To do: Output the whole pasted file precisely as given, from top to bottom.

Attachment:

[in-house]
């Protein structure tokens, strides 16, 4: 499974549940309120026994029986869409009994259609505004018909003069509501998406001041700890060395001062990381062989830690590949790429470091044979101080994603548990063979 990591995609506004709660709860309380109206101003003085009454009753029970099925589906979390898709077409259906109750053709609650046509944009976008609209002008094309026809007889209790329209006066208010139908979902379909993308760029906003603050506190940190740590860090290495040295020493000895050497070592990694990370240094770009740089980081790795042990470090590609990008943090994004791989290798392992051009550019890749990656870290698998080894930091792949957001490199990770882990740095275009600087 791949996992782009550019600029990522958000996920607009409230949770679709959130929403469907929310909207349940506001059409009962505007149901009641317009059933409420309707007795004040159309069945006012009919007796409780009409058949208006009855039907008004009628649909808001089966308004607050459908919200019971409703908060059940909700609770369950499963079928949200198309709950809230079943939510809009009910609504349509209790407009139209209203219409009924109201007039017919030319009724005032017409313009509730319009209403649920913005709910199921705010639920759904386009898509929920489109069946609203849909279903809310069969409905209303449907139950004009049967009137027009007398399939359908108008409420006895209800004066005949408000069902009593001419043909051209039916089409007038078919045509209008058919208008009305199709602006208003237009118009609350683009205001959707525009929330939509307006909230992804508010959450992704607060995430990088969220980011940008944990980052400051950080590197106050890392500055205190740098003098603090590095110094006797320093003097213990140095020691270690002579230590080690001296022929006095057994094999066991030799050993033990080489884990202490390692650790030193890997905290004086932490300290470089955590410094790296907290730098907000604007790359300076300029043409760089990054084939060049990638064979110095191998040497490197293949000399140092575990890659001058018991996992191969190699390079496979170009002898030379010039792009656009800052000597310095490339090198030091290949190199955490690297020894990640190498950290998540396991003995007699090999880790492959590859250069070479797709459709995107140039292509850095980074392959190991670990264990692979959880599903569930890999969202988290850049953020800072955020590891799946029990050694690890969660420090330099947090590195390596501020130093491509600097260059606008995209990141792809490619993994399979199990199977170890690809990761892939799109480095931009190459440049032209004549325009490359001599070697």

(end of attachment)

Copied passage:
[in-house]
């Protein structure tokens, strides 16, 4: 499974549940309120026994029986869409009994259609505004018909003069509501998406001041700890060395001062990381062989830690590949790429470091044979101080994603548990063979 990591995609506004709660709860309380109206101003003085009454009753029970099925589906979390898709077409259906109750053709609650046509944009976008609209002008094309026809007889209790329209006066208010139908979902379909993308760029906003603050506190940190740590860090290495040295020493000895050497070592990694990370240094770009740089980081790795042990470090590609990008943090994004791989290798392992051009550019890749990656870290698998080894930091792949957001490199990770882990740095275009600087 791949996992782009550019600029990522958000996920607009409230949770679709959130929403469907929310909207349940506001059409009962505007149901009641317009059933409420309707007795004040159309069945006012009919007796409780009409058949208006009855039907008004009628649909808001089966308004607050459908919200019971409703908060059940909700609770369950499963079928949200198309709950809230079943939510809009009910609504349509209790407009139209209203219409009924109201007039017919030319009724005032017409313009509730319009209403649920913005709910199921705010639920759904386009898509929920489109069946609203849909279903809310069969409905209303449907139950004009049967009137027009007398399939359908108008409420006895209800004066005949408000069902009593001419043909051209039916089409007038078919045509209008058919208008009305199709602006208003237009118009609350683009205001959707525009929330939509307006909230992804508010959450992704607060995430990088969220980011940008944990980052400051950080590197106050890392500055205190740098003098603090590095110094006797320093003097213990140095020691270690002579230590080690001296022929006095057994094999066991030799050993033990080489884990202490390692650790030193890997905290004086932490300290470089955590410094790296907290730098907000604007790359300076300029043409760089990054084939060049990638064979110095191998040497490197293949000399140092575990890659001058018991996992191969190699390079496979170009002898030379010039792009656009800052000597310095490339090198030091290949190199955490690297020894990640190498950290998540396991003995007699090999880790492959590859250069070479797709459709995107140039292509850095980074392959190991670990264990692979959880599903569930890999969202988290850049953020800072955020590891799946029990050694690890969660420090330099947090590195390596501020130093491509600097260059606008995209990141792809490619993994399979199990199977170890690809990761892939799109480095931009190459440049032209004549325009490359001599070697």